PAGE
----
Campaign Finance Ruling, MSU & Gianforte, GOP Rallies Around Trump
On this episode of "Campaign Beat," Sally Mauk, Chuck Johnson, and Rob Saldin talk about this week’s campaign finance ruling, the fuss over the Gianfortes' big donation to MSU, and the race for Montana’s seat in the House of Representatives.
Campaign finance ruling
This week, a federal court judge ruled that Montana's limits on campaign contributions are unconstitutional. That means Montana's campaign finance laws revert back to those in effect before 1994. Attorney General Tim Fox is appealing a portion of the ruling and asking for a stay to the part of the ruling that strikes down the current limits on political party donations to candidates.
Governor Bullock's response to the ruling:
"Montana elections should be decided by we the people," Bullock said. "This ruling is a travesty and a step back toward the era of the copper kings. Allowing Montana’s and our elections to be bought and paid for by people with unlimited wealth is bad for the integrity of our elections and our democracy."
"It's hard to know how Judge Lovell's opinion and the appeal of it will affect this election cycle, but it may have impacts down the road," says Sally Mauk.
"No question about that," says Chuck Johnson. "It's probably significant to let people know too that the lawyer for those challenging these limits is James Bopp, and he's a prominent Indiana lawyer who's done a lot of these kinds of lawsuits, and he was the attorney that represented the plaintiffs in the Citizens United lawsuit that successfully struck down a lot of the limitations on how much corporations and labor unions could give to candidates in federal or state races for independent expenditures. Bopp is a leading attorney – probably the leading attorney – in the country on this issue, and he's been very involved in this in Montana as well."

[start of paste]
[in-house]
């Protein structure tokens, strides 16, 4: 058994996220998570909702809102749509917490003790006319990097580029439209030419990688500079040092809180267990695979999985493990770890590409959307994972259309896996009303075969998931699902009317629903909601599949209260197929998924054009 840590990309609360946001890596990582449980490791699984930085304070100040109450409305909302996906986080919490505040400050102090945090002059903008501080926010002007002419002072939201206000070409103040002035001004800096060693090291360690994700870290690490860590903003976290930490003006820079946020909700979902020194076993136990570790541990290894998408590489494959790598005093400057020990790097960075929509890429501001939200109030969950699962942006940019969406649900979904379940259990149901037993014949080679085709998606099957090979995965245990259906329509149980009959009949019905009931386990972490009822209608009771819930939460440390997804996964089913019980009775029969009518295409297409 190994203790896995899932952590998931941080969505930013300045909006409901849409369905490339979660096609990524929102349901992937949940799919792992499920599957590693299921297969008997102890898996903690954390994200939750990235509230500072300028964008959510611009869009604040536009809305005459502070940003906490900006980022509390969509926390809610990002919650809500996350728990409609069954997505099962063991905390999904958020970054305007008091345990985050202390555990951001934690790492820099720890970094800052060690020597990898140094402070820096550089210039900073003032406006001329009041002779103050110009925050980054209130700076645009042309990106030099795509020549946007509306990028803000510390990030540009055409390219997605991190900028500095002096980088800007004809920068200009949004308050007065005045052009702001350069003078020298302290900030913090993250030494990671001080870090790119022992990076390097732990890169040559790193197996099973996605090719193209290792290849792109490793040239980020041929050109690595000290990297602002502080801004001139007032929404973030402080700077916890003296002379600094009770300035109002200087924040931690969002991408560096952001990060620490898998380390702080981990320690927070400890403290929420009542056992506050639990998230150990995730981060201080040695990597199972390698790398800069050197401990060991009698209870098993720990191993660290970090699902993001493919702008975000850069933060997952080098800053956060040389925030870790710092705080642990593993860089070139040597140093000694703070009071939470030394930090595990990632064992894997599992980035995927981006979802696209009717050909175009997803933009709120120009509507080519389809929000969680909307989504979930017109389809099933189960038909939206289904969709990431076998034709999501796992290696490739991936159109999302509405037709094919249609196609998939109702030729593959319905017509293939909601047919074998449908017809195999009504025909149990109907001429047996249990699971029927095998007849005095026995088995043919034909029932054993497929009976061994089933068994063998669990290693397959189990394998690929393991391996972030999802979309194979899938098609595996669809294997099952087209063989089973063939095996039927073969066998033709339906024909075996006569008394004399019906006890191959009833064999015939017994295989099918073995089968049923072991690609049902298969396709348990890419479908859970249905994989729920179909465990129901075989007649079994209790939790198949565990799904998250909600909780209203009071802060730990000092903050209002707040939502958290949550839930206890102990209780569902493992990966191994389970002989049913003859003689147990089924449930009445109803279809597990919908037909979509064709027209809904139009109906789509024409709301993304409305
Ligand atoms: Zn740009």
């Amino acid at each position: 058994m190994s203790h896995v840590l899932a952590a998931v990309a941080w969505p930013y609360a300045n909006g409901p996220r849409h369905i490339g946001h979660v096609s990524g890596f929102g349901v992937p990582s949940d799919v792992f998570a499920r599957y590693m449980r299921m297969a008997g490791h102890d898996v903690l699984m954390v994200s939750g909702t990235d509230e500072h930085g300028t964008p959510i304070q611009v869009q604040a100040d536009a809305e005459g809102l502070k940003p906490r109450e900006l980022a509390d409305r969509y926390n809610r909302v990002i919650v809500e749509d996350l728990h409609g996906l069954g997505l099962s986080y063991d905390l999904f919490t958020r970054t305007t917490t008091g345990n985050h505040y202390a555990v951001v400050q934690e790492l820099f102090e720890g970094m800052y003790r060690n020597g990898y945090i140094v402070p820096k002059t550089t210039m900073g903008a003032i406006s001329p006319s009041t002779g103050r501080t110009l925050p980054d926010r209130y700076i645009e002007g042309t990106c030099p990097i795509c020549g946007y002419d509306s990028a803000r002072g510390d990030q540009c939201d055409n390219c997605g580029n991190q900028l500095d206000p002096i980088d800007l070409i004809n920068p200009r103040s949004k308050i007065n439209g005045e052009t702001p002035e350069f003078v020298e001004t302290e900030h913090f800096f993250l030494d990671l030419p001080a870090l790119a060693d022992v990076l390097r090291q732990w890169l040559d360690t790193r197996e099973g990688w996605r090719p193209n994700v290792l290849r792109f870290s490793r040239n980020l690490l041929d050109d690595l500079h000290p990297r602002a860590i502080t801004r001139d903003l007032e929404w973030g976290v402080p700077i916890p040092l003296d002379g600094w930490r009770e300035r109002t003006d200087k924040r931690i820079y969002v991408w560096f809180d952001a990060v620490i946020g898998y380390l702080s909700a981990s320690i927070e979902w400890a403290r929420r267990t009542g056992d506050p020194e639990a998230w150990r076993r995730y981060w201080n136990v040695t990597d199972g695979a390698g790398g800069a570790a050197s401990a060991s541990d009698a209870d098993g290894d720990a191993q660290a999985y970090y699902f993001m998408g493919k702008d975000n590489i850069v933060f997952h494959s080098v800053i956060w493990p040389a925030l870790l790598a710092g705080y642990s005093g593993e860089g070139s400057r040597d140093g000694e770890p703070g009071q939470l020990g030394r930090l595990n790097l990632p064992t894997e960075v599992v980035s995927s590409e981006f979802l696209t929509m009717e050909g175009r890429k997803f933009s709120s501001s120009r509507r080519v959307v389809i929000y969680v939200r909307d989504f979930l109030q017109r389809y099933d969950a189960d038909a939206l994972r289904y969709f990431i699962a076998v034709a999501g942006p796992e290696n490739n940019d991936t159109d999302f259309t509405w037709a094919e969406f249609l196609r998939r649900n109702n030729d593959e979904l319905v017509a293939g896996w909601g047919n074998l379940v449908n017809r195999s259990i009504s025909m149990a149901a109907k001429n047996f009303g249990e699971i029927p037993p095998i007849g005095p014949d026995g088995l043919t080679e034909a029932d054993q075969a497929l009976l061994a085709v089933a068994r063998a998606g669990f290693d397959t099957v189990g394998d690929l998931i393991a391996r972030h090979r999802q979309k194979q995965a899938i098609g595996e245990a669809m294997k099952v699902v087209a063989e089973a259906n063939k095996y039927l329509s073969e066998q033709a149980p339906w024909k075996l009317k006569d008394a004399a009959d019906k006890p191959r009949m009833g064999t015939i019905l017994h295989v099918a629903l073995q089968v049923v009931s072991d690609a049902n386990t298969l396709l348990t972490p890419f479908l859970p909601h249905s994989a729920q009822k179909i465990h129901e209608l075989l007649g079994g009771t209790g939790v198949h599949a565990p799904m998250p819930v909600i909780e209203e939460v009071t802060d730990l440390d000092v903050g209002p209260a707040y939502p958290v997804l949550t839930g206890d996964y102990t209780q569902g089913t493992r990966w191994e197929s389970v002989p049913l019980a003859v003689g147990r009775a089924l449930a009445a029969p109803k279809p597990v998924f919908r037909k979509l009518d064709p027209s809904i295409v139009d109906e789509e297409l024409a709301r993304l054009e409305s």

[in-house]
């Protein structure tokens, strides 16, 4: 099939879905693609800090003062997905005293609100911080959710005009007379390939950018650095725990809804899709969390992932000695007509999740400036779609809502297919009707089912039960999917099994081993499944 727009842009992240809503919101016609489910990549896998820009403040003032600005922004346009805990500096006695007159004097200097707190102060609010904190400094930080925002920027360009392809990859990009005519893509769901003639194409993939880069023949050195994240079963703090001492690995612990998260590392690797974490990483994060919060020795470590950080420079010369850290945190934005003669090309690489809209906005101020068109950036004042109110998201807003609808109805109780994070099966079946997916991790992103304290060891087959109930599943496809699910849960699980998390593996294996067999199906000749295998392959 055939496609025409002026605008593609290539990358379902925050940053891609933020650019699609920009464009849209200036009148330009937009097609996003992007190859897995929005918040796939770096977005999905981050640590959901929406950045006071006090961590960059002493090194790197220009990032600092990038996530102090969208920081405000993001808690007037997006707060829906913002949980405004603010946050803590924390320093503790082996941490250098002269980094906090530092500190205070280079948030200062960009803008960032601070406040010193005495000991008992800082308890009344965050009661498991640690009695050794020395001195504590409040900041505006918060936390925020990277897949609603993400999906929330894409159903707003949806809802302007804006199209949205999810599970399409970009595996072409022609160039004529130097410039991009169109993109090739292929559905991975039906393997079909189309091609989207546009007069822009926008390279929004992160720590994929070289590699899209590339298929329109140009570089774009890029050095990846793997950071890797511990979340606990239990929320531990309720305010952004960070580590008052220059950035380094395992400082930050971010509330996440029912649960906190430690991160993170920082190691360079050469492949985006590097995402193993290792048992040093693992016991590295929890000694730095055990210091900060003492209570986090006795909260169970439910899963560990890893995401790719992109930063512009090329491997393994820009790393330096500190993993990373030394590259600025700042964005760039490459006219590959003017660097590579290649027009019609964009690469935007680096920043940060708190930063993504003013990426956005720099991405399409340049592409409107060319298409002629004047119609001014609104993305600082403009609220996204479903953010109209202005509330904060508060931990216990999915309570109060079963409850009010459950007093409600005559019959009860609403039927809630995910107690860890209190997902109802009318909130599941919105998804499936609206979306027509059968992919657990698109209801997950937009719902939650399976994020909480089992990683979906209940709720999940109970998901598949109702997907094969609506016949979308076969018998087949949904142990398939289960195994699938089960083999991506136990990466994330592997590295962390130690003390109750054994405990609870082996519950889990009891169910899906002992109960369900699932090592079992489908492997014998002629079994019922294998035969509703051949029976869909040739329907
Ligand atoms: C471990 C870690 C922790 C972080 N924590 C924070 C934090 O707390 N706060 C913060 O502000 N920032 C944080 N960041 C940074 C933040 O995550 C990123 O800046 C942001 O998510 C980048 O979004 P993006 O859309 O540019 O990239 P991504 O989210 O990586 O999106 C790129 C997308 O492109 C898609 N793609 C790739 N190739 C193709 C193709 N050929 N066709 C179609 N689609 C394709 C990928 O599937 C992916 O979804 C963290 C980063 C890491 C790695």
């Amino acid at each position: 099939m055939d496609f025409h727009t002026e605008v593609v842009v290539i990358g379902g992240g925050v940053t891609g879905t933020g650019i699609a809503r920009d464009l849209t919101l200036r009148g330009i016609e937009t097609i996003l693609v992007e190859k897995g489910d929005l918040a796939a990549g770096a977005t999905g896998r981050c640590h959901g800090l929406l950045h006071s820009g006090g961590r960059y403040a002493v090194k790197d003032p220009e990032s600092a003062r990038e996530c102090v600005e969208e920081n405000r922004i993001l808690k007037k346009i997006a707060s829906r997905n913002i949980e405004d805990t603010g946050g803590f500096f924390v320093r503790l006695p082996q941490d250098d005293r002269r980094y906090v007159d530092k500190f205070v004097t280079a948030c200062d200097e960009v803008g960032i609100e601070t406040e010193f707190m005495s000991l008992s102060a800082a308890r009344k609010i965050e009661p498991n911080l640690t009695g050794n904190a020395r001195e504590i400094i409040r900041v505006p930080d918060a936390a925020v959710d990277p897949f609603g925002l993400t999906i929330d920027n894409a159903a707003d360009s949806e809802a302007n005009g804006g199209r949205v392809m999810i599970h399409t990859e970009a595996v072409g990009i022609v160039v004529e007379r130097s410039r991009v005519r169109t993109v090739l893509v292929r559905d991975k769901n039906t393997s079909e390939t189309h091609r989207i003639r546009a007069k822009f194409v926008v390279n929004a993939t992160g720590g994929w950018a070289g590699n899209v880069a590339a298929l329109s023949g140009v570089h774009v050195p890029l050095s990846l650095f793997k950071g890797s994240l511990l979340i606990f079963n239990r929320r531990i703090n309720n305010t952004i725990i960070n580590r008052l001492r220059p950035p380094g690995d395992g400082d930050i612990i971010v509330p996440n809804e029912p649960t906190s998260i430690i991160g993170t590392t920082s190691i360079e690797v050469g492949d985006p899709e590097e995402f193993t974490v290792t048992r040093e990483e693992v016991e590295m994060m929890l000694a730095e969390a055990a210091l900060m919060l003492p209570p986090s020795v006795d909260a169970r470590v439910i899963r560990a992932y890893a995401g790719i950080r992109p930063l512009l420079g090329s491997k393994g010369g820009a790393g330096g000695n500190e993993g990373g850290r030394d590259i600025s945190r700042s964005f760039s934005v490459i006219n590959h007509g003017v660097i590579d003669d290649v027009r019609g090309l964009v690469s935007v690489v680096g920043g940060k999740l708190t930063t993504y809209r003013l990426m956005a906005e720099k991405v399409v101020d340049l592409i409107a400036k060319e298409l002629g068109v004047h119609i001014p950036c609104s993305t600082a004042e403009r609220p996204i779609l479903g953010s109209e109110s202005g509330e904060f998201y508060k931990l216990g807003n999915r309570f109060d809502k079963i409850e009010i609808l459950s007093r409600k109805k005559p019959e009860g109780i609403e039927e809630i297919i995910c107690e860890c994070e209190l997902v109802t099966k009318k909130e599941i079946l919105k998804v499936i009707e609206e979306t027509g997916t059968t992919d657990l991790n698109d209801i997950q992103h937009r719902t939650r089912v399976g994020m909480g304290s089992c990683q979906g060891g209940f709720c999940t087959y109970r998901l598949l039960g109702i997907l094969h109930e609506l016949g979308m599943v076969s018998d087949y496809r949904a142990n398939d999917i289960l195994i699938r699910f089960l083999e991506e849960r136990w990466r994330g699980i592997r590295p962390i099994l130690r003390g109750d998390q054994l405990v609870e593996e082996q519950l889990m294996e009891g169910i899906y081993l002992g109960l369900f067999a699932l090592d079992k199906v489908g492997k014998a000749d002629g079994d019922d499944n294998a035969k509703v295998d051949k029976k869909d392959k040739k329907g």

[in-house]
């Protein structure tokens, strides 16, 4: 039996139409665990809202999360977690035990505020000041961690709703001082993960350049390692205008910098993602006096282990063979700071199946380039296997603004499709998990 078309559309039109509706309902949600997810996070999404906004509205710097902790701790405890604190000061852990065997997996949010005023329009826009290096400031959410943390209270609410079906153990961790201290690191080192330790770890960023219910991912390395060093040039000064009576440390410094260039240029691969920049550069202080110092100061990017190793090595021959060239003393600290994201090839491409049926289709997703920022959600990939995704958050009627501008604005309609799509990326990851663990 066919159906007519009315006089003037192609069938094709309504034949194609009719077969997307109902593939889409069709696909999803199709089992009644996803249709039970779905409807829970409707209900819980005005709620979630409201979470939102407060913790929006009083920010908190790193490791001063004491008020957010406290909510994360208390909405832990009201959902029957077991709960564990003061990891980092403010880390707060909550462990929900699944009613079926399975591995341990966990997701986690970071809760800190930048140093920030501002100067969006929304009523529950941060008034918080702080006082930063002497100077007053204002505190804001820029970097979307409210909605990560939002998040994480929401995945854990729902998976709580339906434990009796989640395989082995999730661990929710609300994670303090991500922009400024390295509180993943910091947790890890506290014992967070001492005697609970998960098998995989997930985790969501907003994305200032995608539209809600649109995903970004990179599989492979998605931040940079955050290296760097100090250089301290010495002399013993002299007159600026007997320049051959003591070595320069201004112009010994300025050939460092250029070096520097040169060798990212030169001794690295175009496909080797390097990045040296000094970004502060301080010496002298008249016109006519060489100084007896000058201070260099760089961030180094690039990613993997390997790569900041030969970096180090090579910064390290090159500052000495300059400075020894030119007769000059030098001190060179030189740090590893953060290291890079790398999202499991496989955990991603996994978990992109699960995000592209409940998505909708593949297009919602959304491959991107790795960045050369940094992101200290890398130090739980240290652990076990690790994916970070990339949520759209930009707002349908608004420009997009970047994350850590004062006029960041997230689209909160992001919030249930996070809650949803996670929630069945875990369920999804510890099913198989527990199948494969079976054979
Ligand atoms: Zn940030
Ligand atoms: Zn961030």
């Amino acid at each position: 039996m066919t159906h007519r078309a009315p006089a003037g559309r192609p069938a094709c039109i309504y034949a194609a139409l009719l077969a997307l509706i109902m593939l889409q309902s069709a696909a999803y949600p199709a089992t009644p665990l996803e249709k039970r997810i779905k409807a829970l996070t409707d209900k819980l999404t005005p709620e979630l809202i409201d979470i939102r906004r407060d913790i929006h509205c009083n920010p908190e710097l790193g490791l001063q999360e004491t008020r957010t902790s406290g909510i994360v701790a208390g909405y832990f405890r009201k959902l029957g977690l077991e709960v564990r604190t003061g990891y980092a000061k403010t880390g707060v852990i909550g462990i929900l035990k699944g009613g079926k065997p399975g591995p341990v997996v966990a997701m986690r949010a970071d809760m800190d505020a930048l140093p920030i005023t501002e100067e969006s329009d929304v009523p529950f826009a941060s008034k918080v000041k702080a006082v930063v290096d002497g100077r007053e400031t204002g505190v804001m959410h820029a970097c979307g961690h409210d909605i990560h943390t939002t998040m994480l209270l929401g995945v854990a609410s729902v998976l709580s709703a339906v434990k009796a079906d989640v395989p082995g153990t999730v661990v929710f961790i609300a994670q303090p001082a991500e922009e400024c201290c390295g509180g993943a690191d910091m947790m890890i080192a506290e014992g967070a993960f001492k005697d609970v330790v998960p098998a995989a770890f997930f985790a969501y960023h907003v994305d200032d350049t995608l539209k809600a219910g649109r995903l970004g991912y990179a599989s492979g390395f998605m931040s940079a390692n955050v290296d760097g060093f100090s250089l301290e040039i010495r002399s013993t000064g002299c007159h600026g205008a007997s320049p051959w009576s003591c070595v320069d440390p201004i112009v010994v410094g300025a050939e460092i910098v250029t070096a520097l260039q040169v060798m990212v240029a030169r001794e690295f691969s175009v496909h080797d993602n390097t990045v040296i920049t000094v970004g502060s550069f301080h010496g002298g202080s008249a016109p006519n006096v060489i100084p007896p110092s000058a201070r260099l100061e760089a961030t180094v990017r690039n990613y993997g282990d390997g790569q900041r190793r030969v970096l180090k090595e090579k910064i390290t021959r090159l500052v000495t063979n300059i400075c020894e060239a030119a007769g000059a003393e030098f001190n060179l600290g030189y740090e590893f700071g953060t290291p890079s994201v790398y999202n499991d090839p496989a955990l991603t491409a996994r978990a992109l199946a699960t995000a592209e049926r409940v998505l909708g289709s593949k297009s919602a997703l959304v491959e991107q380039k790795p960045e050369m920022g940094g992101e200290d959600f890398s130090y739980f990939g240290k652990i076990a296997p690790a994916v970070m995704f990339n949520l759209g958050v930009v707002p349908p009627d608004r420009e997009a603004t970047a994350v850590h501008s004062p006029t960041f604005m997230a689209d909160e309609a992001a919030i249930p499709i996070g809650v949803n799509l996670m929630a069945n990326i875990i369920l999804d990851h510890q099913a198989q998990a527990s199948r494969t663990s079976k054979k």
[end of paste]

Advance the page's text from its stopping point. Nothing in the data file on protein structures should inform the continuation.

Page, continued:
"Gianforte School of Computing"
Montana State University and the Board of Regents are being criticized for accepting a gift of $8 million from Greg and Susan Gianforte for the MSU computer science school, which is to be renamed "The Gianforte School of Computing." The objections are coming both from Democrats, and from some students.
"The timing on this, coming in the midst of a gubernatorial campaign, is at best a bit awkward," says Professor Saldin, "and it's not surprising that some people are raising questions about it. But, outside of the political context, there's really nothing at all unusual about the gift. The fact of the matter is that Montana's public universities – and for that matter, universities all across the country – don't get sufficient funding from the state to do all the things that they do. So they rely on, among other things, major gifts of this sort. And there's just no way Montana State was going to turn down a gift like this, and no university would.
"If you go by what President Cruzado of MSU said at the Board of Regents meeting this week, the timing that drove this announcement had more to do with securing a matching grant from another donor that was set to expire in June. So she [President Cruzado] at least claims that there wasn't any politics behind this."
Here's what Gianforte had to say about he criticisms this week: